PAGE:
Software and communication skills in demand

Software programming skills are in high demand

Software programming skills are still in demand despite companies cutting back IT spending. But programmers must have strong communication skillsif they are to secure work

Last week the monthly Recruitment & Employment Confederation and KPMG UK Employment Report saidkey programming skillsare in short supply despite a sharp drop in IT vacancies.

UK businesses need more permanent staff with .net, C#, and PHP, said the research. Temporary staff with CNC programming skills are in high demand.

The financial services sector, which has been hit hard by the recession, is still looking for people with the right skills, according to Philip Treleaven, professor of computing at University College London (UCL).

UCLlaunched a PhD course in Financial Computingthis month. Graduates will carry out research usingniche skills such as programming for algorithmic trading.

"Demand for specialist programmers will not really fall because banks are trying to improve their systems to make them more efficient," says Philip Trevealen.

Yann L'Huillier, CTO at share trading exchange Turquoise, says people with the right programming skills are always in demand:"The way that business evolves means we always want more computerisation, which requires more skills to support it."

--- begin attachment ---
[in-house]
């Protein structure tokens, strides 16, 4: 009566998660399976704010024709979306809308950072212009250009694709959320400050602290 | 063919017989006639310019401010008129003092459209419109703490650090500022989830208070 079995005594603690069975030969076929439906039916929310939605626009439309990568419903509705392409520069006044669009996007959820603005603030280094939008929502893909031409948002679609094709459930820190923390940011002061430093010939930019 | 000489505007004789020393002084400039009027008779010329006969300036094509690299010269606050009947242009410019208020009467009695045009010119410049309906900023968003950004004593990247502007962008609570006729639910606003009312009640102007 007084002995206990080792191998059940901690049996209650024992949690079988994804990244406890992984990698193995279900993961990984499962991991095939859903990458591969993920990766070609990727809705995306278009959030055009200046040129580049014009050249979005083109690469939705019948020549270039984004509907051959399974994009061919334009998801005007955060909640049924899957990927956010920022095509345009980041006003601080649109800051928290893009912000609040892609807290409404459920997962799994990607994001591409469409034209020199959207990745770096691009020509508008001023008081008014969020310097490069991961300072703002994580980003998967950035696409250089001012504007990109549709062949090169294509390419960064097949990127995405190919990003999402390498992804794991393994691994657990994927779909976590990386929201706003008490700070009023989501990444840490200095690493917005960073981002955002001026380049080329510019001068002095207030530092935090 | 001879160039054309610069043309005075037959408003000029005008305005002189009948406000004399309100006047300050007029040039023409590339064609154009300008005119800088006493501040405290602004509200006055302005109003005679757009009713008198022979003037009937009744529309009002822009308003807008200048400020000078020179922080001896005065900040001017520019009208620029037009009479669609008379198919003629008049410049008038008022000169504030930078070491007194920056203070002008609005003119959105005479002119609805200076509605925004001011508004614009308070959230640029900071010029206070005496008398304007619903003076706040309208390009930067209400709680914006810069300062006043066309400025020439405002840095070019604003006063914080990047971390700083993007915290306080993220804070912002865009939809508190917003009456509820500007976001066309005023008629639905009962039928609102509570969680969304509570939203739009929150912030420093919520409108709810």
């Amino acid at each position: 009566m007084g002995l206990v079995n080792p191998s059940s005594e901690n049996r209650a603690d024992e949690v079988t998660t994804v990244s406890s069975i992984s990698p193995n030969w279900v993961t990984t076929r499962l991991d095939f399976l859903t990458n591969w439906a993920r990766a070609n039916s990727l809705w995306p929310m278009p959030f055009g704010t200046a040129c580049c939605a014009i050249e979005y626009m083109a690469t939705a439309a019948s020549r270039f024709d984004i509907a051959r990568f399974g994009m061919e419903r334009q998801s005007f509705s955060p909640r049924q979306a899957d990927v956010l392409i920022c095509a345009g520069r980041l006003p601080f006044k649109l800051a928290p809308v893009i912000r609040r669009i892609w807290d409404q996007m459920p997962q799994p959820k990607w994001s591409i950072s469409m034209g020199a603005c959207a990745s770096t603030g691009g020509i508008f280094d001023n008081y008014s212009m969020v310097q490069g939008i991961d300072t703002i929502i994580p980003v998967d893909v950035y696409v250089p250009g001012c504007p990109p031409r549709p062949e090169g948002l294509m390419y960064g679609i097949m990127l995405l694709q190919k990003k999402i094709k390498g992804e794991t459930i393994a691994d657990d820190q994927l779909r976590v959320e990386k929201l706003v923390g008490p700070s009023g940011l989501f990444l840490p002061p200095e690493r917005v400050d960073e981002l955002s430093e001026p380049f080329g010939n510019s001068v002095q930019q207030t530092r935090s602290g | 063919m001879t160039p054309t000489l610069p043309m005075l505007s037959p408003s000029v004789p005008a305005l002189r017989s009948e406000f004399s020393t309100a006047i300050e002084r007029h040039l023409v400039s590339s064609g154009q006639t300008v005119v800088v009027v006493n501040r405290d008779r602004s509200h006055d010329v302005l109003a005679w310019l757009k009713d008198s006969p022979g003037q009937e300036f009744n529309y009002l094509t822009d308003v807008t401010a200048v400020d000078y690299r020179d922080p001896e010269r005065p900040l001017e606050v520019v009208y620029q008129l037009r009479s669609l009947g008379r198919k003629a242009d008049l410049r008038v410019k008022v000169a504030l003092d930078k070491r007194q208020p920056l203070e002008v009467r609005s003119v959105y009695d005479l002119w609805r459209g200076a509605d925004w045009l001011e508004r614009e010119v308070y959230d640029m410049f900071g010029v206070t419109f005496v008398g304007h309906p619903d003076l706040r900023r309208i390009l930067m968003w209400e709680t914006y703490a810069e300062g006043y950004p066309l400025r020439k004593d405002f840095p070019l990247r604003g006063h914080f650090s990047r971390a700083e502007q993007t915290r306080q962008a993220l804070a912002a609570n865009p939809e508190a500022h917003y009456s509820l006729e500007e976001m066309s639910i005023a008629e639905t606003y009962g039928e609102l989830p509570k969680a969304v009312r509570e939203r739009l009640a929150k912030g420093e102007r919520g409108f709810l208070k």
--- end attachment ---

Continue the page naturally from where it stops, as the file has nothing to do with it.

But he says just possessing the programming skills is not enough. Organisations are demanding programmers that understand the business requirements. "They must also be able to communicate with the business."

Bola Rotibi, analyst at Macehiter Ward Dutton, saysbusinesses want software developers to understand more than just code writing more than ever:"Programmers need to think about the wider picture such as how solutions fit together and who is using them."

"Just because you can speak a language doesn't mean you fully understand it. You do not fully understand a languageuntil you live in thecountry."

Businesses are increasingly buying their business-critical applications from suppliers, rather than writing them in-house.Trading exchange Turquoise, for example, built almost its entire infrastructure with off-the-shelf software, including its core trading system.

The trend has generated moreopportunities for programmers in the supplier community.

John Bates, CEO at complex-event-processing software firmProgress Apama, says there's always demand for the best developers and says there always will be. "However, definitely less of a demand across the board right now, so we hear from recruiters."

Progress Apama develops complex-event-processing software used by financial services firms. John Bates says the suppliers that are still hiring are those that offer products that helpcut costs, managerisk and increaseprofitability.

"I am interested in people that can solve problems and I would prefer this over people that have lots of experience but no problem-solving skills," says John Bates.

Businesses still have to do business during recession and cutting costs is more important than ever. Automating and acccelerating business processes through software development is one way of doing this. Programmers will always be in demand but they must have business as well as programming skills.

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